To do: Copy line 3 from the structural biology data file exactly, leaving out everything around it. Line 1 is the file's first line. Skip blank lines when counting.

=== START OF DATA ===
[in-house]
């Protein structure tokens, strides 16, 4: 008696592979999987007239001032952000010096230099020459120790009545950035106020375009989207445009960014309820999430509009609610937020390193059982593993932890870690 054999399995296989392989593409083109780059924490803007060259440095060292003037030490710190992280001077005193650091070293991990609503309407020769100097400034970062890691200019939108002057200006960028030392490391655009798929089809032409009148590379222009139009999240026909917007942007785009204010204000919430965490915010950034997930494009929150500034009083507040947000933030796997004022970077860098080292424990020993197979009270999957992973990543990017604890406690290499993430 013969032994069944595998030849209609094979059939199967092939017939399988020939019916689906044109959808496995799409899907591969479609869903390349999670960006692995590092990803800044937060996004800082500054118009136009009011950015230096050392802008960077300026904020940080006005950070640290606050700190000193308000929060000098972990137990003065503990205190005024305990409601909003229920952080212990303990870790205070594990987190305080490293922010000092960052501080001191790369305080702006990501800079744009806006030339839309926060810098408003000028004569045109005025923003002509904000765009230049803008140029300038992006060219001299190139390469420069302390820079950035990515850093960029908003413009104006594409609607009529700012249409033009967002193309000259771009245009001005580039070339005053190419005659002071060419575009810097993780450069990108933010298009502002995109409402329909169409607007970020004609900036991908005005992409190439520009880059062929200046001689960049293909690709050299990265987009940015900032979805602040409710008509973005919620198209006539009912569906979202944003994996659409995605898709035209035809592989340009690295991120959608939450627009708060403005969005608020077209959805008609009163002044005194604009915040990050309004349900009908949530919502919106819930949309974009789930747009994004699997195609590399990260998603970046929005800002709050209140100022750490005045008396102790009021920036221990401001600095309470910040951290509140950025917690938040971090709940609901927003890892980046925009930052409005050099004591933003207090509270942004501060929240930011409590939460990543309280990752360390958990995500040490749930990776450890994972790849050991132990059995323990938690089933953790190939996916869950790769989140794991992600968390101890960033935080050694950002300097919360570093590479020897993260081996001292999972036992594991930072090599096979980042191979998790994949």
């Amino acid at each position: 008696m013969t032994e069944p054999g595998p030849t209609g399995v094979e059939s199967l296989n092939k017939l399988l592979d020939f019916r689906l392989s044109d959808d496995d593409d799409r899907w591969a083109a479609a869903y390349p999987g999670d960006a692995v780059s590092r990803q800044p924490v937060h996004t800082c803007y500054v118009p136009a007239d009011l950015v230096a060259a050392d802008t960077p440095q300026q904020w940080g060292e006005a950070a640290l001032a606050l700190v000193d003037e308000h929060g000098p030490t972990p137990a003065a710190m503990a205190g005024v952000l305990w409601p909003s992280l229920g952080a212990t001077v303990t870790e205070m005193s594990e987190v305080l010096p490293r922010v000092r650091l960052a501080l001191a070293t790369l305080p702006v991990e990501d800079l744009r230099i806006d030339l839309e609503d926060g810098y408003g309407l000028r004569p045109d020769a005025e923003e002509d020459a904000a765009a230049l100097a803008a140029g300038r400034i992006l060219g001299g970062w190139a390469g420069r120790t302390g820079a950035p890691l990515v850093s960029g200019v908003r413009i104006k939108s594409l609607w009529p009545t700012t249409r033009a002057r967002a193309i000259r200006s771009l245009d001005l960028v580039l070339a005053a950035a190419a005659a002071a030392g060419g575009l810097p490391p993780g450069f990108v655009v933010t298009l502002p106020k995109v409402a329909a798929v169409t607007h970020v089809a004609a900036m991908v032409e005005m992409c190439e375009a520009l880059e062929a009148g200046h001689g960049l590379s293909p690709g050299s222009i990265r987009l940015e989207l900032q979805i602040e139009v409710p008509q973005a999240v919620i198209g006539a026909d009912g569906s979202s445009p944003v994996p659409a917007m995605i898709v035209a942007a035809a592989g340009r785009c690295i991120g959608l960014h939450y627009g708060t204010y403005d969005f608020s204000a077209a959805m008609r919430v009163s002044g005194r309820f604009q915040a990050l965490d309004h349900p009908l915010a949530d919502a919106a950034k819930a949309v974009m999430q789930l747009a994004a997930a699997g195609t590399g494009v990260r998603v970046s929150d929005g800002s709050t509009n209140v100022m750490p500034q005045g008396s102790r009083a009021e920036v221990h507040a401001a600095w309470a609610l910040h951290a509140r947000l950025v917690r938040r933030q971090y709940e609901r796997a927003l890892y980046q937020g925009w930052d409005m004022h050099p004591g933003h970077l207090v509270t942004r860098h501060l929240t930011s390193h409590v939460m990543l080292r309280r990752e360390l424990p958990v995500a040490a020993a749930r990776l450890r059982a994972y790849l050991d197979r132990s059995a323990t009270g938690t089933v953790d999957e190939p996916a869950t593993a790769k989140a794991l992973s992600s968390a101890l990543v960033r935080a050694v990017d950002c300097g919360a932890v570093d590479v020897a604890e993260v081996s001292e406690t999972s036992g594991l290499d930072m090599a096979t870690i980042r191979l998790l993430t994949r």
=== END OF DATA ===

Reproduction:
């Amino acid at each position: 008696m013969t032994e069944p054999g595998p030849t209609g399995v094979e059939s199967l296989n092939k017939l399988l592979d020939f019916r689906l392989s044109d959808d496995d593409d799409r899907w591969a083109a479609a869903y390349p999987g999670d960006a692995v780059s590092r990803q800044p924490v937060h996004t800082c803007y500054v118009p136009a007239d009011l950015v230096a060259a050392d802008t960077p440095q300026q904020w940080g060292e006005a950070a640290l001032a606050l700190v000193d003037e308000h929060g000098p030490t972990p137990a003065a710190m503990a205190g005024v952000l305990w409601p909003s992280l229920g952080a212990t001077v303990t870790e205070m005193s594990e987190v305080l010096p490293r922010v000092r650091l960052a501080l001191a070293t790369l305080p702006v991990e990501d800079l744009r230099i806006d030339l839309e609503d926060g810098y408003g309407l000028r004569p045109d020769a005025e923003e002509d020459a904000a765009a230049l100097a803008a140029g300038r400034i992006l060219g001299g970062w190139a390469g420069r120790t302390g820079a950035p890691l990515v850093s960029g200019v908003r413009i104006k939108s594409l609607w009529p009545t700012t249409r033009a002057r967002a193309i000259r200006s771009l245009d001005l960028v580039l070339a005053a950035a190419a005659a002071a030392g060419g575009l810097p490391p993780g450069f990108v655009v933010t298009l502002p106020k995109v409402a329909a798929v169409t607007h970020v089809a004609a900036m991908v032409e005005m992409c190439e375009a520009l880059e062929a009148g200046h001689g960049l590379s293909p690709g050299s222009i990265r987009l940015e989207l900032q979805i602040e139009v409710p008509q973005a999240v919620i198209g006539a026909d009912g569906s979202s445009p944003v994996p659409a917007m995605i898709v035209a942007a035809a592989g340009r785009c690295i991120g959608l960014h939450y627009g708060t204010y403005d969005f608020s204000a077209a959805m008609r919430v009163s002044g005194r309820f604009q915040a990050l965490d309004h349900p009908l915010a949530d919502a919106a950034k819930a949309v974009m999430q789930l747009a994004a997930a699997g195609t590399g494009v990260r998603v970046s929150d929005g800002s709050t509009n209140v100022m750490p500034q005045g008396s102790r009083a009021e920036v221990h507040a401001a600095w309470a609610l910040h951290a509140r947000l950025v917690r938040r933030q971090y709940e609901r796997a927003l890892y980046q937020g925009w930052d409005m004022h050099p004591g933003h970077l207090v509270t942004r860098h501060l929240t930011s390193h409590v939460m990543l080292r309280r990752e360390l424990p958990v995500a040490a020993a749930r990776l450890r059982a994972y790849l050991d197979r132990s059995a323990t009270g938690t089933v953790d999957e190939p996916a869950t593993a790769k989140a794991l992973s992600s968390a101890l990543v960033r935080a050694v990017d950002c300097g919360a932890v570093d590479v020897a604890e993260v081996s001292e406690t999972s036992g594991l290499d930072m090599a096979t870690i980042r191979l998790l993430t994949r």